By Peter Bradshaw @ The Guardian
Quentin Tarantino‘s brilliant and brutal revenge western is a wildly exciting return to form: a thrilling adventure in genre and style climaxing in a bizarre and nightmarish scenario in a slave plantation in 1858.
The movie is managed with Tarantino’s superb provocation and audacity, with a whiplash of cruelty and swagger of scorn.
It is superbly acted by Christoph Waltz, Jamie Foxx, Kerry Washington, Leonardo DiCaprio and, particularly, Samuel L Jackson, who creates a masterpiece with his chilling character Stephen, the grey, stooping servant-elder to DiCaprio’s unspeakable slave-owner Calvin Candie.
Just to make liberals everywhere uneasy, Tarantino and Jackson make Stephen the biggest, nastiest “Uncle Tom” ever: utterly loyal to his white master, and severe in his management of the below-stairs race in the Big House. He fixes everyone with a chillingly shrewd, malevolent stare made even more disquieting by an unsettling Parkinson’s disease tremor — an inspired touch.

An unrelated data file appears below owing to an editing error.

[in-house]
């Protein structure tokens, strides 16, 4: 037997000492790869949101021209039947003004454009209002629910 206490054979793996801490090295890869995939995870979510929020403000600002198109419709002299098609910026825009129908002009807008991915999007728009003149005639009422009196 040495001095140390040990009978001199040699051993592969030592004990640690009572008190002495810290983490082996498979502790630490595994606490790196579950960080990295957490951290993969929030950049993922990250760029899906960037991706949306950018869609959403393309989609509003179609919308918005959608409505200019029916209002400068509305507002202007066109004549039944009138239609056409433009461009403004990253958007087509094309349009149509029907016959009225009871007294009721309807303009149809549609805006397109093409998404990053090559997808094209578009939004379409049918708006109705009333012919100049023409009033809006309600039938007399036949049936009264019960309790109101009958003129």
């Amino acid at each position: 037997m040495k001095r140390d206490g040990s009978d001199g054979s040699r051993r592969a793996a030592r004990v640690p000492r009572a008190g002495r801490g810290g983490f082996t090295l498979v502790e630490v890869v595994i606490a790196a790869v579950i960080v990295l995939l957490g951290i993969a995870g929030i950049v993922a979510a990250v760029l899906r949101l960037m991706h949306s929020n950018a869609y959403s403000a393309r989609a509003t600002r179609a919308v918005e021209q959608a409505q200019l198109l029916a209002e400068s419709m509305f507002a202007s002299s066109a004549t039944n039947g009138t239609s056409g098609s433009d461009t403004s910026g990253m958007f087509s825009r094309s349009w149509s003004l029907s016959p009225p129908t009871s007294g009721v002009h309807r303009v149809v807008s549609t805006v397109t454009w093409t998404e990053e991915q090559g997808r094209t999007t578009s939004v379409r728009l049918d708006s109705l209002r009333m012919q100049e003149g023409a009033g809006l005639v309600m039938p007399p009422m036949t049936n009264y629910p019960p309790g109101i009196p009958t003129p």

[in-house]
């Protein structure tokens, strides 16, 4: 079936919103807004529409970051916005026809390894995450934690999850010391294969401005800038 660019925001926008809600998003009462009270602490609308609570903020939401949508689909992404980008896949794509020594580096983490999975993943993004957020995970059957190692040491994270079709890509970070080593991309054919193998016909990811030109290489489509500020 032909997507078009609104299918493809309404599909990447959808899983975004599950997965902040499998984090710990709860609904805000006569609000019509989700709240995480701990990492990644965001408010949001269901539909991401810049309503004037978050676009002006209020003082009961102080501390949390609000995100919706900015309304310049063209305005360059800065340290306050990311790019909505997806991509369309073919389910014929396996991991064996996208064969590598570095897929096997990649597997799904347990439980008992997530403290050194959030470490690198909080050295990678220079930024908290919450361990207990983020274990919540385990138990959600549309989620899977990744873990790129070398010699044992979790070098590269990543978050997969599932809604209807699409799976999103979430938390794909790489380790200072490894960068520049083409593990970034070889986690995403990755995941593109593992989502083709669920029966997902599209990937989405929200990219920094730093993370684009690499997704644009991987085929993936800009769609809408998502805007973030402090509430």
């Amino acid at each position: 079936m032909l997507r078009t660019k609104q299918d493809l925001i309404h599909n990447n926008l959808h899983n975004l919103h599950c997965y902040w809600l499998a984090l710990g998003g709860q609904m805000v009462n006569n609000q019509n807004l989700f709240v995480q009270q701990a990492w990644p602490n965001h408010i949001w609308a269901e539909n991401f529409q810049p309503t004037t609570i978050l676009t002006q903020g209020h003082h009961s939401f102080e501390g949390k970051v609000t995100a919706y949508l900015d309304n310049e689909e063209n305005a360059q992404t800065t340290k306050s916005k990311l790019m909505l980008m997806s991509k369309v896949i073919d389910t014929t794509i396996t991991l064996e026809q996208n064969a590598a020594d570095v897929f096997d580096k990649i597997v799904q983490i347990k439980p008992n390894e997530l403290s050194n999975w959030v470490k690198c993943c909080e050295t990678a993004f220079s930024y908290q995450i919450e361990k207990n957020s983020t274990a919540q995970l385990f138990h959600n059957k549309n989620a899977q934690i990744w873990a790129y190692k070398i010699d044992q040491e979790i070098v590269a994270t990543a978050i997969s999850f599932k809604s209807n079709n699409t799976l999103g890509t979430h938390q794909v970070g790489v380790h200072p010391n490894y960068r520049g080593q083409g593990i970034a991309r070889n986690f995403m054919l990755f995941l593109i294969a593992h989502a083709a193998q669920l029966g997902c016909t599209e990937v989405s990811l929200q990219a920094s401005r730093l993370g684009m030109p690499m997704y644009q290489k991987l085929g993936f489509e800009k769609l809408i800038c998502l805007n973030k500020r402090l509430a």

Stephen is overwhelmed with disgust for uppity racial politics (though that isn’t how he phrases it) and he and Tarantino drop the satirical N-bomb, targeted with sadistic tactlessness and muscular bad taste at the white man’s Vichyite collaborators in the Old South.
Slavery is a subject on which Hollywood is traditionally nervous and reticent. Perhaps it takes a film unencumbered with good taste to tackle it. Lars Von Trier’s Manderlay was one.
Here is another.
Continue Reading At The Guardian